Posts Tagged ‘south korea’

Awww: Civilization Online Korea-Only For Now

By Nathan Grayson on August 9th, 2013.

The world really is a small place if your knowledge of geography is limited to this picture

Against all odds, Civilization Online – a completely non-turn-based, non-strategy MMO in which you play as a glorified grunt in a grand game of global conquest – sounds super fascinating. Its creators are calling the civ-on-civ sandbox “a big social experiment,” with leaders kicking and fighting their way up the ranks by any means necessary. Meanwhile, players can collectively choose whether to pursue war, peace, technology, or any other number of paths to server-wide victory – at which point everything resets. What a concept, right? Oh, but there’s a catch: for now, XL Games’ bonkers ambitious reimagining of Sid Meier’s legendary brainchild is sticking with an isolationist foreign policy. Yep: it’s a Korea-only release.

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Diablo III’s RMT Removed For South Korea

By Jim Rossignol on January 14th, 2012.


A thought-provoking little story, I think. Diablo III’s auction house will allow real-money trading (RMT) for items found in the game world. The fact that you can trade in items and then “cash out” and make money (minus Blizzard’s cut, of course) caused the game to clash with South Korea’s anti-gambling laws. Blizzard have resubmitted the game for approval with this feature removed and it has been accepted. (This page proves it, apparently.) The thought this issue raises, however, is how much this will change the psychological experience for Korean players. If they can’t get $$$ for epic loot, what does that mean for their response to acquiring it? Will the game be less exciting for them? Or do they get a “cleaner” experience, because it doesn’t have that connotation of cash, and of the world outside the game?

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South Korea’s Indie Tax Trauma

By Jim Rossignol on September 6th, 2010.


Well, not really a tax, more of one-off fee, but it’s still causing no end of problems for South Korean indies. The problem is that the Korean government have decided to set up a ratings agency for games, and consequently all games published in South Korea under any format – and that includes slinging them up on the web – must now pay their own age rating (by the megabyte, illogically) or be classed as illegal naughtiness. Okay for the big corporates, but a nightmare for the indies who are trying to make it on their own, where a couple of hundred dollars is just too much, and frankly ludicrous for the amateur coders releasing stuff for free. There are few sources running with this story, but it seems to have emanated mainly from this post on Reddit, where the facts of the issue are defined for us in broken English. Meanwhile, TIGSource are debating what they can do about it over here. We presume it has knock-on effects for indies outside Korea, selling internationally over Steam and so forth, too. In fact, yes, here’s a story on that. Thanks.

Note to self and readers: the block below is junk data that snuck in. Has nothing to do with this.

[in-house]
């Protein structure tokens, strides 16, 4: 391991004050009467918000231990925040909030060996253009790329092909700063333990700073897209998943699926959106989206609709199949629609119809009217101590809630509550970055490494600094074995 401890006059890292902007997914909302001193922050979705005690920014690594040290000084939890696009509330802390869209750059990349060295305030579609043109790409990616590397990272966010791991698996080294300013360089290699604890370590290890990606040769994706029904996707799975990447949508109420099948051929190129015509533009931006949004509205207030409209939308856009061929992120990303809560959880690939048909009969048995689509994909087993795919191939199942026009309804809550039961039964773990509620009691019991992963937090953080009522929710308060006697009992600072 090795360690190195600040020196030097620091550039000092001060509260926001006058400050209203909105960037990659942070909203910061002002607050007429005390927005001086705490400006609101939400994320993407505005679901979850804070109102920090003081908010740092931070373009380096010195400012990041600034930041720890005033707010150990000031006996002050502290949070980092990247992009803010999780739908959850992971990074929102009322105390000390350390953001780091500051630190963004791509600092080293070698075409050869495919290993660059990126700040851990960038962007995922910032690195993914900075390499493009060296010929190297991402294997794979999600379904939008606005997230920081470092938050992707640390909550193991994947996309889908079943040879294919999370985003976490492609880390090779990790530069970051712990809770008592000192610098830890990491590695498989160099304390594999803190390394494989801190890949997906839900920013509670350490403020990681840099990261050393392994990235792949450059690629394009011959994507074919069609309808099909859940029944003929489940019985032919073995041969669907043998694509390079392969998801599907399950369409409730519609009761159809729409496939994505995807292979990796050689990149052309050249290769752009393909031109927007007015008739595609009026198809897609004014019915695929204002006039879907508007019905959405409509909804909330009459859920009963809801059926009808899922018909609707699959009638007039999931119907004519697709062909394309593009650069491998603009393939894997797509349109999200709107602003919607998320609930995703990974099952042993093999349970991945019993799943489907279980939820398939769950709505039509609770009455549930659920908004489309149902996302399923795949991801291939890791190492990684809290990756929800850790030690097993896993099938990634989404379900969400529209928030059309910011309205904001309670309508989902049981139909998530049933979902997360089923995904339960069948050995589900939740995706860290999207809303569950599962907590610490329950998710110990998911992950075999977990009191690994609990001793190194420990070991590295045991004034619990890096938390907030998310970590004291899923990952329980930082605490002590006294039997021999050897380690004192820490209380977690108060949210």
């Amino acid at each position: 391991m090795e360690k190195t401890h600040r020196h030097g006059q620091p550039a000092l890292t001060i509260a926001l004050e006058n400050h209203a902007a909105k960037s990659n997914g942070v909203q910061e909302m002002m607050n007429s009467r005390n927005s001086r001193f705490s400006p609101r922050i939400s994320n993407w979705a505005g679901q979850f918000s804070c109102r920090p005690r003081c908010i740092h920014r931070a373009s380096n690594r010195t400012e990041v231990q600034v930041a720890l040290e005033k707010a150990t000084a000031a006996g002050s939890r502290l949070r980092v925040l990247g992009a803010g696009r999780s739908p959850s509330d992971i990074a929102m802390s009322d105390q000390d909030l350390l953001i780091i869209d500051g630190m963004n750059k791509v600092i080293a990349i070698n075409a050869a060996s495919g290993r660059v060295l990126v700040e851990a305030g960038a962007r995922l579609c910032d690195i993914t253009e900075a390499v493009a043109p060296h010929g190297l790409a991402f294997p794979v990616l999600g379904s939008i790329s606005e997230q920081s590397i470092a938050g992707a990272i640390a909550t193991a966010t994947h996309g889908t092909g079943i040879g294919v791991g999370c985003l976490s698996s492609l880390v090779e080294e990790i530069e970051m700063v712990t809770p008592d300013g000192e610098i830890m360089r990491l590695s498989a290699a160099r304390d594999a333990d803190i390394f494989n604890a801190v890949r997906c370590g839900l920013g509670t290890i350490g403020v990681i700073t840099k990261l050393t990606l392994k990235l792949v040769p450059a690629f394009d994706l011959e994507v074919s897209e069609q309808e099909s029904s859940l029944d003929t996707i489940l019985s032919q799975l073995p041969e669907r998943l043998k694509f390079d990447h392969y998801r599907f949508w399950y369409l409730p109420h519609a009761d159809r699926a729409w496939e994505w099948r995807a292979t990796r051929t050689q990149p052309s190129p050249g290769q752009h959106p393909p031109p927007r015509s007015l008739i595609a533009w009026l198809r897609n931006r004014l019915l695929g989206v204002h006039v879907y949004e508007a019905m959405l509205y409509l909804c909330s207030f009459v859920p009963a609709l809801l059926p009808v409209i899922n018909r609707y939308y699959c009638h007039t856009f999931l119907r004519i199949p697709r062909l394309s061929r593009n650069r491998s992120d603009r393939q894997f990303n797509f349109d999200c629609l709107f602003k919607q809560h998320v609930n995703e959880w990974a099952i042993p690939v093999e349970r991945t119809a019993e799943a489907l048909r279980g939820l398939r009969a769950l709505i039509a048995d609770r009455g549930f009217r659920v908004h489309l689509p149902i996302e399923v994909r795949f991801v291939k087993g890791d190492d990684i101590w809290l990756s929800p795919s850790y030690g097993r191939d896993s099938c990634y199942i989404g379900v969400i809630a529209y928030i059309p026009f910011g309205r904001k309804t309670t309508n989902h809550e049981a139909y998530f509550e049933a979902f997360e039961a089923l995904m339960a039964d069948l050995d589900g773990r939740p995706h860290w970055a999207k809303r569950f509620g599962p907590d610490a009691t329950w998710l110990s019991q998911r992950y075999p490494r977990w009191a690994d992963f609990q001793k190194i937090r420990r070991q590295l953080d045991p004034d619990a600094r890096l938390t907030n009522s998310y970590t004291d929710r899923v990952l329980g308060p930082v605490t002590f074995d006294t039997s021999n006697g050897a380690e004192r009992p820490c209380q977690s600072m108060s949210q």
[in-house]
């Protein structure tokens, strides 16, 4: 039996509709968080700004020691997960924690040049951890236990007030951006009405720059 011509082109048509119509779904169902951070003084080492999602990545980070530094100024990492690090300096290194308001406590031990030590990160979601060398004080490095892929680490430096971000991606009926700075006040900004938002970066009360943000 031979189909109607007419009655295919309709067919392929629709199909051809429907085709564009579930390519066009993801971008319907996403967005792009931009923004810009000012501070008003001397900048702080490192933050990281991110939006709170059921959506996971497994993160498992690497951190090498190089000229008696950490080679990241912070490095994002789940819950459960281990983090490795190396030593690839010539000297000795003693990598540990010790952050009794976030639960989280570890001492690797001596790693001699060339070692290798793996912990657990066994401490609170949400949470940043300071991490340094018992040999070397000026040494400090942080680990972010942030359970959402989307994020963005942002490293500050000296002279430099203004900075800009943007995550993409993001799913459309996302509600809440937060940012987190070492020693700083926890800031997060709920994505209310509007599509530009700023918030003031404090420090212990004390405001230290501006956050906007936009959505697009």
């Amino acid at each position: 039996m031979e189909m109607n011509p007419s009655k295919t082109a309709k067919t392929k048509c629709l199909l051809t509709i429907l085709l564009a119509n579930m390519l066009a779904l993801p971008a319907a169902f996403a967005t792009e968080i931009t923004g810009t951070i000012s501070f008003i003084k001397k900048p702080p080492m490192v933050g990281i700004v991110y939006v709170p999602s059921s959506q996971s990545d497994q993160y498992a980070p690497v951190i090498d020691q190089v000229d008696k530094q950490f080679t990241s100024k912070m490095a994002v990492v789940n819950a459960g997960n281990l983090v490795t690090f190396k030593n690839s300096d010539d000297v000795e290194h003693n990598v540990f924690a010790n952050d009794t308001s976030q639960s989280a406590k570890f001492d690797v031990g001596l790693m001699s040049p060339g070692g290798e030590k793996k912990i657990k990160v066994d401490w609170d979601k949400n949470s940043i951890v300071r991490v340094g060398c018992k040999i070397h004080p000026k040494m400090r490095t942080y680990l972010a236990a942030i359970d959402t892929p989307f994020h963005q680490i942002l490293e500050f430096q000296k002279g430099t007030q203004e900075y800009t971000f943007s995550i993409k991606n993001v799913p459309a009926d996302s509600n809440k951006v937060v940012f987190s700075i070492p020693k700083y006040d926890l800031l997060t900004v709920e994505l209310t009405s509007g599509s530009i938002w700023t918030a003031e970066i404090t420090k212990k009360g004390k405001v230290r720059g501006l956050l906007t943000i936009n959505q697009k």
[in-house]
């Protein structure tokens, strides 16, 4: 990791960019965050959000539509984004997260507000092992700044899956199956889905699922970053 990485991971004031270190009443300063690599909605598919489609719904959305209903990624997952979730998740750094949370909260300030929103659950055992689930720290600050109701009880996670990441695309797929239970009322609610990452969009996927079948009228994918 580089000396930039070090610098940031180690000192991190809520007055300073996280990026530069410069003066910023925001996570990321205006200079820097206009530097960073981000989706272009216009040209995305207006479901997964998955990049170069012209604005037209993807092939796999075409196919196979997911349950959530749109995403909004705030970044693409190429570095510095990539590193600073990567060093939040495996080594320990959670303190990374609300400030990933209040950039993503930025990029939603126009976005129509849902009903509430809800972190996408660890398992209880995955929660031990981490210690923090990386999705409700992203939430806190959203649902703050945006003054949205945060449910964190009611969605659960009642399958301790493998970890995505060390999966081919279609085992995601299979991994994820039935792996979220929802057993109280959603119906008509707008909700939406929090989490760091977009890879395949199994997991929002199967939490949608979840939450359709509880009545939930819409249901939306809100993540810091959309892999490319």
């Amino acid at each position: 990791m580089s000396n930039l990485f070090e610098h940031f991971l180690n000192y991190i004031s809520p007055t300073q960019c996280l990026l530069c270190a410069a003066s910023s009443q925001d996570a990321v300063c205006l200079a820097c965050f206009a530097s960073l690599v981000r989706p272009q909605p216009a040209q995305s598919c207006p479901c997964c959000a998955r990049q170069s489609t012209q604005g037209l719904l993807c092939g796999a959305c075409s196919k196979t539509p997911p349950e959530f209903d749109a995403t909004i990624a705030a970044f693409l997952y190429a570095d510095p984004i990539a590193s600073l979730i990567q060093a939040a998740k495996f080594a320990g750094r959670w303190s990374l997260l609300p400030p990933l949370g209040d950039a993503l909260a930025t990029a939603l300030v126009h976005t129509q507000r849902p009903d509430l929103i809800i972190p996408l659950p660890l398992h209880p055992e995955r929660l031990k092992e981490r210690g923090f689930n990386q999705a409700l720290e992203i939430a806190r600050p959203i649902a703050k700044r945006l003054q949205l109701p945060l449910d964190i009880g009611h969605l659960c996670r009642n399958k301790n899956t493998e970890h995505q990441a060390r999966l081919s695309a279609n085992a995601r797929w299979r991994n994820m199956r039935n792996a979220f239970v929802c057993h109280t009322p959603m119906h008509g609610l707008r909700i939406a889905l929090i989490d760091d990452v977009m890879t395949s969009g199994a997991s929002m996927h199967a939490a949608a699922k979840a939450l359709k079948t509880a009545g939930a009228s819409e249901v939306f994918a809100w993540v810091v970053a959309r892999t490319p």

We will add our voices to those saying “Boo, that’s not on. Give those guys a break, please, South Korean Government. Granted, you are a sovereign state and there’s nothing we can really do, but some kind of consideration would be nice. Cheers then, bye!”

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Starcraft Pros In Cheat Scandal

By Jim Rossignol on April 13th, 2010.


I’m not entirely sure how to dig deeper into this particular drama, as the main source sites are in Korean, and the auto-translations aren’t proving to be particularly useful. Anyway, the story as originated here reports that top Korean players are being named and shamed for throwing matches to make money on illegal betting. It’s apparently been a problem that the e-sports organisers have been trying to stamp out for a while, and it has now reached an impass, with players being outed, or forced to retire. It’s the biggest drama the game has seen in some time, and could shake things up for the leagues as they move ahead to the Starcraft II launch, with sponsorship being put at risk, and so forth.

You are permitted to respond to this article by chuckling to yourself and thinking “ah, e-sports. I remember them.”

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